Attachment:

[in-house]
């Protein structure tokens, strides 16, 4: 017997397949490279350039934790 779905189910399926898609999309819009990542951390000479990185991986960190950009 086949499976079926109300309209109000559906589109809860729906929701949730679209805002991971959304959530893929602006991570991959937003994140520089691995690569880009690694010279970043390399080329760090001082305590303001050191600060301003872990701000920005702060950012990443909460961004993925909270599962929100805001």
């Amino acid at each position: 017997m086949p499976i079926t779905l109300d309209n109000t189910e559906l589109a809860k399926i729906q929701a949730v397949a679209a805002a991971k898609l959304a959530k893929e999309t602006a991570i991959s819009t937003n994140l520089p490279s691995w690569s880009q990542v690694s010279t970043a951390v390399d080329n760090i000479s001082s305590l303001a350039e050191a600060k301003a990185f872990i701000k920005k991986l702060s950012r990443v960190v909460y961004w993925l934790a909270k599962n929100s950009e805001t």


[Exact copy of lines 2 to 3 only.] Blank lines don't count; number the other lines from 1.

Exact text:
């Protein structure tokens, strides 16, 4: 017997397949490279350039934790 779905189910399926898609999309819009990542951390000479990185991986960190950009 086949499976079926109300309209109000559906589109809860729906929701949730679209805002991971959304959530893929602006991570991959937003994140520089691995690569880009690694010279970043390399080329760090001082305590303001050191600060301003872990701000920005702060950012990443909460961004993925909270599962929100805001």
């Amino acid at each position: 017997m086949p499976i079926t779905l109300d309209n109000t189910e559906l589109a809860k399926i729906q929701a949730v397949a679209a805002a991971k898609l959304a959530k893929e999309t602006a991570i991959s819009t937003n994140l520089p490279s691995w690569s880009q990542v690694s010279t970043a951390v390399d080329n760090i000479s001082s305590l303001a350039e050191a600060k301003a990185f872990i701000k920005k991986l702060s950012r990443v960190v909460y961004w993925l934790a909270k599962n929100s950009e805001t």